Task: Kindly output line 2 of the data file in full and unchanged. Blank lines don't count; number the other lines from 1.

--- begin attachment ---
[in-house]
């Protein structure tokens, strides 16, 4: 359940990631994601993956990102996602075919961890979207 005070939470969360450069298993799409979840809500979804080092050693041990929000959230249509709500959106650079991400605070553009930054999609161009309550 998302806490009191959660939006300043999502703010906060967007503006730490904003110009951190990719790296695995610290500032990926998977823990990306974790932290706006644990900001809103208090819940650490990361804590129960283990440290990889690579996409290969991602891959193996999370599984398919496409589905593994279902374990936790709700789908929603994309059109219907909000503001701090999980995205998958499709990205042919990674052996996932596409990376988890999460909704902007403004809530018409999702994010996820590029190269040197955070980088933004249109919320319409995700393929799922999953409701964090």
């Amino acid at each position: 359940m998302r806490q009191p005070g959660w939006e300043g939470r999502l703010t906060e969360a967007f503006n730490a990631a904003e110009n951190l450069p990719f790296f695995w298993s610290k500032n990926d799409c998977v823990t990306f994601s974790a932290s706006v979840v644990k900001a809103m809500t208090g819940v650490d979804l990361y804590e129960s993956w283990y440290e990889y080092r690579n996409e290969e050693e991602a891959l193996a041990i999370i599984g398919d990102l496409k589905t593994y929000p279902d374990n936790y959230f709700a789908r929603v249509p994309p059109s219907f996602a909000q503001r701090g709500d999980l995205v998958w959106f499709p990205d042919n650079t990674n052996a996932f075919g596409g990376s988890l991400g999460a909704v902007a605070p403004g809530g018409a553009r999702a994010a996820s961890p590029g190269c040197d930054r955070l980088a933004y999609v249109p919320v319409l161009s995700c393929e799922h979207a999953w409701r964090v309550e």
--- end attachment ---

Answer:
């Protein structure tokens, strides 16, 4: 359940990631994601993956990102996602075919961890979207 005070939470969360450069298993799409979840809500979804080092050693041990929000959230249509709500959106650079991400605070553009930054999609161009309550 998302806490009191959660939006300043999502703010906060967007503006730490904003110009951190990719790296695995610290500032990926998977823990990306974790932290706006644990900001809103208090819940650490990361804590129960283990440290990889690579996409290969991602891959193996999370599984398919496409589905593994279902374990936790709700789908929603994309059109219907909000503001701090999980995205998958499709990205042919990674052996996932596409990376988890999460909704902007403004809530018409999702994010996820590029190269040197955070980088933004249109919320319409995700393929799922999953409701964090």